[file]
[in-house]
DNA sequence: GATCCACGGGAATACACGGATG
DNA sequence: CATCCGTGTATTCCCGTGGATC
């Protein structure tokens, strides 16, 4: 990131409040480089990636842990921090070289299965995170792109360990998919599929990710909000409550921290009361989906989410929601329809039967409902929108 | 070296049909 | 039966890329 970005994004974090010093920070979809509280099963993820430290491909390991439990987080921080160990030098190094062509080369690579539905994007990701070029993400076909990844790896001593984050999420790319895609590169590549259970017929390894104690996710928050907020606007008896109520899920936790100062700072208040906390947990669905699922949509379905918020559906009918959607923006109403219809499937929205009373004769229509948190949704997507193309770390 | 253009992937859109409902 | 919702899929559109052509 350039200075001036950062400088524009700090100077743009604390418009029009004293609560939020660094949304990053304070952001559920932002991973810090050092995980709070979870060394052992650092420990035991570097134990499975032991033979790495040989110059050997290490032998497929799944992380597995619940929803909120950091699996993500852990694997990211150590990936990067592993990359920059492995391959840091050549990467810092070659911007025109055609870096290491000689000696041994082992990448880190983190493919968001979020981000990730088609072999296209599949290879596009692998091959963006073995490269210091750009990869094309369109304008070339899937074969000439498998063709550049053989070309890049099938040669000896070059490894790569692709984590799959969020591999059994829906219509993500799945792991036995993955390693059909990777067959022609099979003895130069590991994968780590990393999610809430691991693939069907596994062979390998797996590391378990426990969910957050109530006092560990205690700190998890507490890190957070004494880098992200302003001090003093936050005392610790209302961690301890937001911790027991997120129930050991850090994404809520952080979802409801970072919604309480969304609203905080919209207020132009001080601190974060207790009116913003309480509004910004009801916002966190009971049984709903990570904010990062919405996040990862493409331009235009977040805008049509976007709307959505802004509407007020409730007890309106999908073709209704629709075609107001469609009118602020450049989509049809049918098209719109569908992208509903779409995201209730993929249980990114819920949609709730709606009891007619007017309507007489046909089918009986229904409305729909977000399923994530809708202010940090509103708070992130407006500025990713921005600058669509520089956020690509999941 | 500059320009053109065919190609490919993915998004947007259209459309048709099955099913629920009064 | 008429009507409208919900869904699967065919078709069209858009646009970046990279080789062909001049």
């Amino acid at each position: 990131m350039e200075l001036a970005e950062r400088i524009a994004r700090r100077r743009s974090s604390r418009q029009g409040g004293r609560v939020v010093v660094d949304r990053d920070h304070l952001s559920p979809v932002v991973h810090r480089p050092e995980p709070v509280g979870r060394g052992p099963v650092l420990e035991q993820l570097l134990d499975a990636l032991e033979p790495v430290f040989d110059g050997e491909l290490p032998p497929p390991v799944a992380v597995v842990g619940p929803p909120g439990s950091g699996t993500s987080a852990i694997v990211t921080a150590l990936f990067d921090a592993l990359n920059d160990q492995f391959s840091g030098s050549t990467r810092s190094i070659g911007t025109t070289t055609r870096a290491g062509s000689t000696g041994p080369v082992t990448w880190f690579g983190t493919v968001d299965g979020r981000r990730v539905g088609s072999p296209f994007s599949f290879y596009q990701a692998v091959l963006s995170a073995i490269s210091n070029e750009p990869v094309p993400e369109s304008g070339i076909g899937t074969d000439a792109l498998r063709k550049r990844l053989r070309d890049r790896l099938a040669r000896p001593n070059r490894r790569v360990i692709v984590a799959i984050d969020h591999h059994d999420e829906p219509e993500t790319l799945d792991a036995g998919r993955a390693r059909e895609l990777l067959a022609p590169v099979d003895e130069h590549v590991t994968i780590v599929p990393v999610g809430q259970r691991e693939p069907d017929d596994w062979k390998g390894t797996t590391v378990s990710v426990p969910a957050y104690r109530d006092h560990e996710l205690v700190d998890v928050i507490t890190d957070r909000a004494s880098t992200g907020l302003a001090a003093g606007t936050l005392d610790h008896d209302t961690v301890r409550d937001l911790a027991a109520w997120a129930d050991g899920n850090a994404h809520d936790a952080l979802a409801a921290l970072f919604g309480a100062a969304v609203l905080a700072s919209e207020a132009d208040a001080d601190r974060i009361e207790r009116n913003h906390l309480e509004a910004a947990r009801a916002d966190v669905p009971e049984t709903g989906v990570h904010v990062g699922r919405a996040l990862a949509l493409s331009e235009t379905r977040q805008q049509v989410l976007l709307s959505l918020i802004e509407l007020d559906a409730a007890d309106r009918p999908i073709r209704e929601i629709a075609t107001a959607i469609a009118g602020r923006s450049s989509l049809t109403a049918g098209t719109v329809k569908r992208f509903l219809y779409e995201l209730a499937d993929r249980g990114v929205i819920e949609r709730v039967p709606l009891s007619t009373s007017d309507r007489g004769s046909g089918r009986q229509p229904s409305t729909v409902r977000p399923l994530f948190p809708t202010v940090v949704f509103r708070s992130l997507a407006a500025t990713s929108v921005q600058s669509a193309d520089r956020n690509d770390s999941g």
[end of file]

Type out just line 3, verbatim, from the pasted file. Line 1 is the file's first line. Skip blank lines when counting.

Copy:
DNA sequence: CATCCGTGTATTCCCGTGGATC